With a week to our backs, we departed Tokyo and fled to Nikko (lit. sunshine), a gateway city to the Tochigi Prefecture. Tochigi is popular amongst Tokyo residents looking to escape the weight of metropolis life. It sits approximately 140 kilometres north of Tokyo- a few hours by train- and embodies countless cultural artefacts and natural landmarks.
During October of 2010, Ryan visited Nikko for the first time and befriended local riverside hostel, Zen Hostel, owner, Scout. Summer of last year, Scout learnt of our impending return and encouraged us north. Nikko seemed an obvious destination as we began to gather footage for By Nippon. Despite each of our moderate educations on the Japanese language and Kanji, rural transit outside major cities can be somewhat of a gamble. Most Airbnb hosts in Tokyo provided us mobile WiFi hotspots, from which we could connect our phones, however; we'd left Tokyo with little luck at train station networks in reaching Scout to confirm our time or a meeting location. Expecting about a twenty-percent chance success, we were relieved to find him anticipating our approach, at the station gates. We adjusted our fares, and loaded his compact van with our bags. To this point, we had been led by a small oversight, miscommunication, or lack of entirely- that we'd be staying in the hostel with Scout, despite him having closed it for the winter. As he excitedly greeted us with open arms to a very cold and cloudy, city of sunshine, we began to understand this was not to be the case.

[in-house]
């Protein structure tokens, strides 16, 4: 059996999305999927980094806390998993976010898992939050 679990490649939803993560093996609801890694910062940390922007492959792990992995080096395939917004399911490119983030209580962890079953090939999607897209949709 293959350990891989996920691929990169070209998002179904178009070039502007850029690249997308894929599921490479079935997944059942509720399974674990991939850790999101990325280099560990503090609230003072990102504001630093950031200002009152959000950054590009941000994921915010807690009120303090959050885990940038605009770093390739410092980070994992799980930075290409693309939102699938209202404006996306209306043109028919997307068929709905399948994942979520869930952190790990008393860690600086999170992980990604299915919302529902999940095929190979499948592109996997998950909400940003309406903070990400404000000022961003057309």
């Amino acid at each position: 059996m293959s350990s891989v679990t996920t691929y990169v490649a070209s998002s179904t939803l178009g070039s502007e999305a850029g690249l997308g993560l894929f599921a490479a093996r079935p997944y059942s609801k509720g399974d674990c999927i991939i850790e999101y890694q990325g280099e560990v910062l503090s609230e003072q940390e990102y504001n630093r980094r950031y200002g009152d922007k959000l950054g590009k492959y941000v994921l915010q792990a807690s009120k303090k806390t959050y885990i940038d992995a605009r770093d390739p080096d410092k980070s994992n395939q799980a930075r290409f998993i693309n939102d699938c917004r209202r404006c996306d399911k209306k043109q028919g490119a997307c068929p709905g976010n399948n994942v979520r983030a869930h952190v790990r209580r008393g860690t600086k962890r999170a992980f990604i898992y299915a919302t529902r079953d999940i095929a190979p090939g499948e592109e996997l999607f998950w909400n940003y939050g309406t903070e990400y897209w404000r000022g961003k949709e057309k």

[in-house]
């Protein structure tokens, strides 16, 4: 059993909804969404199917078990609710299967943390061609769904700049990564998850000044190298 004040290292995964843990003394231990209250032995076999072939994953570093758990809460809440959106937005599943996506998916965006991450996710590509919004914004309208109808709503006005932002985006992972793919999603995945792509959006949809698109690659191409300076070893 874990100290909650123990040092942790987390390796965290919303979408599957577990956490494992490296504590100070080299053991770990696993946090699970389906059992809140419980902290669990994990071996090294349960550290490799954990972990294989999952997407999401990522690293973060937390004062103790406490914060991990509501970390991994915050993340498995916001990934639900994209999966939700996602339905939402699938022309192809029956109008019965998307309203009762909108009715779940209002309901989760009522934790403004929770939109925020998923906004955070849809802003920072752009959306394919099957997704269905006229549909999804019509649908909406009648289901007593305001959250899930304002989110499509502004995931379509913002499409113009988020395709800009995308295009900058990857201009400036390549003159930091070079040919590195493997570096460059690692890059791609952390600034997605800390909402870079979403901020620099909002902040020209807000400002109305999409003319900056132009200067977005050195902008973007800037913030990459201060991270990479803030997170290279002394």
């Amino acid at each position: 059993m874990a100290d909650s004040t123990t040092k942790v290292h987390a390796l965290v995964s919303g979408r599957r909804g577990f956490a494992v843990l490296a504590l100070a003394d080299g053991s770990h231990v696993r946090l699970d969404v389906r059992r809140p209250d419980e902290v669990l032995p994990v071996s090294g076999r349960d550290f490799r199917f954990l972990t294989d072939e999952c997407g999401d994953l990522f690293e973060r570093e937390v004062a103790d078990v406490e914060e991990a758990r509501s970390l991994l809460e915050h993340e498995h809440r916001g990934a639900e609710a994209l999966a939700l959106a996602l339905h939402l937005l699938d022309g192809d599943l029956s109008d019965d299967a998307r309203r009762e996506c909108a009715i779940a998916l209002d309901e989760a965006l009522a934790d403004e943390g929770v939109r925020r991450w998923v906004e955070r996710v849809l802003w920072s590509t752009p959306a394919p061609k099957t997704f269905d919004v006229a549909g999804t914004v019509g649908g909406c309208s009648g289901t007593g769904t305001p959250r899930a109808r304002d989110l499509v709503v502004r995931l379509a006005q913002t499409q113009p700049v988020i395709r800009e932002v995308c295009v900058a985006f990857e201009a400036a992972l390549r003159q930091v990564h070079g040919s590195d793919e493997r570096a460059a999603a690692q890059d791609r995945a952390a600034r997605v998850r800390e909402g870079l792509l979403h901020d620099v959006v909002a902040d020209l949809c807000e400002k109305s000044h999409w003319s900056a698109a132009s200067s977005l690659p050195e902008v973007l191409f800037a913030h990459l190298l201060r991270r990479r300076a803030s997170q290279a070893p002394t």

A stop by the 100-yen store,to stock up on snacks and supplies was strongly recommended. This only further alluded to a departure from our understanding of any plan made prior. Scout drove us then to one of his favourite, though not-particularly-interesting, Okonomiyaki restaurants in the area. (Okonomiyaki, お好み焼き, is a savoury Japanese pancake, consisting of grilled ingredients to your choice, on an open tabletop griddle). It was perhaps the same particularly-uninteresting nature of the restaurant, that allowed for the sort of comfort and satisfaction we felt. Stowing one's shoes in dank, wooden lockers, and sitting floor-level to embrace some unfiltered, Japanese culture was somehow incredibly familiar; rewarding, even. It was here that we inquired of the plan. There was no plan.
It was brilliant. What we'd failed to notice were Scout's bags, also packed into the van. Somehow, in all of our preceding spontaneity, through islands and fields and monkey-villages, we'd assumed a plan was in place. He suggested we drive deeper into one of neighbouring the mountain villages of Tochigi in search for a ryokan- a traditional Japanese inn. It being fairly late into the evening, he phoned his wife, to aid in the search. Being Japanese, she certainly helped in our efforts. But ultimately, the search became another gamble- a gamble well-decorated with Japanese tradition and culture.
Following a night of wonderfully-affordable, high-end Japanese whisky, mountainside onsen (hot springs), and rest in a hotel- akin to something of a Ghibli film creation- we awoke to a lobby lined of old-world monkeys harvesting wild yuzu outside the door. Scout led us to a day of exploration and adventure, starting with Ryuo-kyo (Dragon King) Gorge. As we could have only hope for, we were bestowed a set of mossy and icy experiences only best described, without words. Enjoy a glimpse into our journey with the Dragon King.
Photography by Dylan Slater Brabec, 2014 | Fungi, By Nippon.